Arizona’s GOP-majority legislature originally passed the law by claiming the high rate of abortion in the Black community proves that Black women are terminating their pregnancies because of racial bias. It also warned that Asian-American women will terminate pregnancies if the fetus is a girl, despite evidence showing there’s no discrepancy between the gender ratios of births by Asian-American women and women of other races in the United States.

Advocates at the NAACP and NAPAWF called the law a “wolf in sheep’s clothing” that employs the language of civil rights to limit the reproductive rights of Black and Asian-American women.

Alexa Kolbi-Molinas, staff attorney for the ACLU’s Reproductive Freedom project, expressed her frustration after the ruling.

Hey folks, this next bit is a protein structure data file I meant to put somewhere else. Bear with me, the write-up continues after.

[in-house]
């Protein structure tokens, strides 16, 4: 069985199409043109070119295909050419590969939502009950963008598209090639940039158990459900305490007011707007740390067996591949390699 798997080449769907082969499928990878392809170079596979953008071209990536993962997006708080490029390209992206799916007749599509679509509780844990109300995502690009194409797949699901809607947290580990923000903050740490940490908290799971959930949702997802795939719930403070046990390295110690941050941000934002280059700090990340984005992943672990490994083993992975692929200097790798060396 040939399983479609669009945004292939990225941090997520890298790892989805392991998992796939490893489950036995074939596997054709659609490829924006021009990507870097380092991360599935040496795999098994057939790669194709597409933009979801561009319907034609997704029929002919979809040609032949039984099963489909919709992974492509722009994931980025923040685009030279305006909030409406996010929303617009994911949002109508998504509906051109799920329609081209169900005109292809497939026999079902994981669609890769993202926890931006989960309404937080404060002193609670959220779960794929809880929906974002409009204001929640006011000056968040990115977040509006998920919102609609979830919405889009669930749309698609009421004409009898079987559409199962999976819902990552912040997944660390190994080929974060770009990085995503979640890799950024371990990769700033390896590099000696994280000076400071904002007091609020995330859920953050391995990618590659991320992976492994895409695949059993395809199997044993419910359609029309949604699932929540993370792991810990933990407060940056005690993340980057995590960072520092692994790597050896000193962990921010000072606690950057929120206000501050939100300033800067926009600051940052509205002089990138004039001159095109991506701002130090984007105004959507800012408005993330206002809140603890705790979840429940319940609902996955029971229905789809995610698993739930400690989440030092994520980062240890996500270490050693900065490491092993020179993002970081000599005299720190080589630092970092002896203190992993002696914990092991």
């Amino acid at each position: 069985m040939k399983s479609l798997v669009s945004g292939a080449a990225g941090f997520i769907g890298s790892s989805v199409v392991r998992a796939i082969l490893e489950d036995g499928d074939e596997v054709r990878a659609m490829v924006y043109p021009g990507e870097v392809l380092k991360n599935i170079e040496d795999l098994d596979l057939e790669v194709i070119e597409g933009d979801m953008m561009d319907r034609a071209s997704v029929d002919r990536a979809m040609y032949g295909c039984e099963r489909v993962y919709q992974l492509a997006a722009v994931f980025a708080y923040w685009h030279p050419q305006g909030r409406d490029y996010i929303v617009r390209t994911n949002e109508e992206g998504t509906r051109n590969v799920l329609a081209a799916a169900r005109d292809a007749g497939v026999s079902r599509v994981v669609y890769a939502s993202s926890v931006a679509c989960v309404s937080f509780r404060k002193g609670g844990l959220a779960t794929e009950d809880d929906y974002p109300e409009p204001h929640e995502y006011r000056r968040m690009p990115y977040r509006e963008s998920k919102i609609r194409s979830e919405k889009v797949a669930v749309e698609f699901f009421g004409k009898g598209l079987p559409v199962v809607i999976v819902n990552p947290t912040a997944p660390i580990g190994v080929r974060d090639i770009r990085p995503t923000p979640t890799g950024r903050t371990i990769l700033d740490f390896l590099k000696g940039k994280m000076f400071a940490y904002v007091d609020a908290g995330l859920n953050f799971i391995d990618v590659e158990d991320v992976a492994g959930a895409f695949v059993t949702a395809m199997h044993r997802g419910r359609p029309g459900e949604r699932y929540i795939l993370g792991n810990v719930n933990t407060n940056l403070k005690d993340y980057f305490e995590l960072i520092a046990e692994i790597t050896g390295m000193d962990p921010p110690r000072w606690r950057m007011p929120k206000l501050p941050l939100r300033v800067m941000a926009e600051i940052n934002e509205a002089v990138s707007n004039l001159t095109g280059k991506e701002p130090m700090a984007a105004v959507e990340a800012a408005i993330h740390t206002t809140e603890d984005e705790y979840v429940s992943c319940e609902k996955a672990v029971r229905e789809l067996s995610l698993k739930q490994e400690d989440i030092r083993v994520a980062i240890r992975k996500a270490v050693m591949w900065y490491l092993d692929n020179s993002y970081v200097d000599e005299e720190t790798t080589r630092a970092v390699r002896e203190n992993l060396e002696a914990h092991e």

“We are extremely disappointed the court did not recognize that when politicians pass a law reducing their citizens to ugly racial stereotypes, it inflicts one of the most serious constitutional injuries recognized in our legal system,” she said in a statement.

Although the case was dismissed, the law could face another challenge. One of the judges at the hearing in San Francisco this month said a woman who was refused an abortion would have standing to challenge the law, according to the Arizona Capitol Times. Similarly, a doctor who was prosecuted under the law (which makes it a felony to perform an abortion with knowledge that race or sex played into the woman’s decision) would have standing to sue.

credo_rewire_vote_3

Vote for Rewire and Help Us Earn Money

Rewire is in the running for a CREDO Mobile grant. More votes for Rewire means more CREDO grant money to support our work. Please take a few seconds to help us out!

VOTE!

Thank you for supporting our work!